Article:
With strict new rules mandating overtime pay for aspiring professionals and others in mid-level managerial positions, the Obama administration is asking employers to hang out a sign that says, in effect: “We don’t want any go-getters around here.
In the 2016 session of the Missouri Legislature, our lawmakers expended millions of words on dozens of issues – everything from guns to fantasy sports, from medical marijuana to opioid abuse, from limits on lobbyists’ gifts to lawmakers . . .
For the time being, it seems that plans to tear down Kansas City International Airport (MCI) and build a $1.2 billion new terminal have been shelved. Public polling indicated that about 60% of city voters, whose approval was required for a bond issuance, remained opposed.
If you head West on I-70, past the inner-ring suburbs of St. Louis and over the Missouri river, you’ll happen upon the hamlet of Lake St. Louis and the body of water that is its namesake. Built as a resort community in the 1960s, its population has boomed in recent years as St.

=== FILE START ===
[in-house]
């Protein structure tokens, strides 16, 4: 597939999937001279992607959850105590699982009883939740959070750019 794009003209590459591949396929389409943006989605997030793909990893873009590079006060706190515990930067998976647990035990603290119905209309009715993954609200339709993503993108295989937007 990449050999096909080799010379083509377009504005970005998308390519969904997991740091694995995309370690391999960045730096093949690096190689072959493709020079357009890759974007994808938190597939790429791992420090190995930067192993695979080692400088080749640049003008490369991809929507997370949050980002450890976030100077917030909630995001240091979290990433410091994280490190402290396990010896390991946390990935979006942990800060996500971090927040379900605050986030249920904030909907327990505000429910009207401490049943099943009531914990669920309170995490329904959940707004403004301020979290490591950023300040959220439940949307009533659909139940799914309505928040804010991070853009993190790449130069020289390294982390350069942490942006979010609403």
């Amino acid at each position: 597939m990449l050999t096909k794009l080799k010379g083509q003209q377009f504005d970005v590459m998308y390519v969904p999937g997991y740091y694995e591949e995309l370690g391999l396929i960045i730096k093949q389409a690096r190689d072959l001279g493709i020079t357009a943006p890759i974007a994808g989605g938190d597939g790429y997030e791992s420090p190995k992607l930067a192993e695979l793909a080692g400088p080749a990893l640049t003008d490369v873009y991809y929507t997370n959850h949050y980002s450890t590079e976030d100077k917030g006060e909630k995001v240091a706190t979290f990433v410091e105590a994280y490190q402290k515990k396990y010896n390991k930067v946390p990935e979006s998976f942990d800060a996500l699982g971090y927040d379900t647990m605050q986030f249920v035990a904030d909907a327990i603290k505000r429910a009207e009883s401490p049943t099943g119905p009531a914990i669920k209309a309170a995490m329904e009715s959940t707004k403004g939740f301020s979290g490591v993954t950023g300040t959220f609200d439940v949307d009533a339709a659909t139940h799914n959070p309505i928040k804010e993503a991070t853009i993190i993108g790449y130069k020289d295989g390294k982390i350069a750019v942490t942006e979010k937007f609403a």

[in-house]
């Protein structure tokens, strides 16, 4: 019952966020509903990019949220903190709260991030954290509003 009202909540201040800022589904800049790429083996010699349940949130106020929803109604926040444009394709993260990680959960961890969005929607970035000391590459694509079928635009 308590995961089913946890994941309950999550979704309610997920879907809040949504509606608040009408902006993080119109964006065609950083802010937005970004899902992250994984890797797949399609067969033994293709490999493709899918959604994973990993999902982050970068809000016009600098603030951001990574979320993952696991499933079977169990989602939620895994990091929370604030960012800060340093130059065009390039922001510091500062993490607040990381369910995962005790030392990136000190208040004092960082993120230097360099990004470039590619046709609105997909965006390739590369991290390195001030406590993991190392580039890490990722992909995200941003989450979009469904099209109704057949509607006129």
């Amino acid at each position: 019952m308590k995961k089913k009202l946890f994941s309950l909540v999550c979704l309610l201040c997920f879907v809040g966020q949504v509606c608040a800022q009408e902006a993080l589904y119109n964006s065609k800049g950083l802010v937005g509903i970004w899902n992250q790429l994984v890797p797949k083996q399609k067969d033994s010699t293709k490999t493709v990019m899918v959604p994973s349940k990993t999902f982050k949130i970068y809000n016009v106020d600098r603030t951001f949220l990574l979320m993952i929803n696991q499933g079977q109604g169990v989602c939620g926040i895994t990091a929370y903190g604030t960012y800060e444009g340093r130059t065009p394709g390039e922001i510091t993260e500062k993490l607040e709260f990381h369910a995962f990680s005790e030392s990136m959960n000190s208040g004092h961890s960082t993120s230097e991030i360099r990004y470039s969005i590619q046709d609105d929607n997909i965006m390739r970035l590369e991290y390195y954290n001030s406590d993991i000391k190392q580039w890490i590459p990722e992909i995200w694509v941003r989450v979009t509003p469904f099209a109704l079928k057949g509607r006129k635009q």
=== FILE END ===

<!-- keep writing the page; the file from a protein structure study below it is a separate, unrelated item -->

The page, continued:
What if I told you that you could have access to nearly unlimited resources, the counsel of top experts, and a direct path to implementing your plans. Could you create a top-notch urban school district?
In my youth, I made some irresponsible financial decisions. The first thing I purchased on a credit card was a tennis racket; I don’t even play tennis. Then, of course, there was the college spring break trip to Panama City that was put on the credit card.
The bar for being an exemplary government program must be pretty low these days.
Recently, I found myself in the State Capitol building in Jefferson City, Missouri listening to a rousing debate about whether or not to require Missouri public schools to allocate time for the Pledge of Allegiance.
The Book of Hosea cautions us, “They that sow the wind shall reap the whirlwind.” Student protests on The University of Missouri’s campus, and the administration’s reaction, sowed some serious wind. News out this week that freshman enrollment is projected to be down 25%, creating a $32 million
If you drive in the Show-Me state, you pay two gas taxes—one of 18.4 cents per gallon to the federal government, and the other of 17 cents per gallon to the state of Missouri. Both taxes were set up in the early 20th century to fund highways, and neither tax has been increased since the 1990s.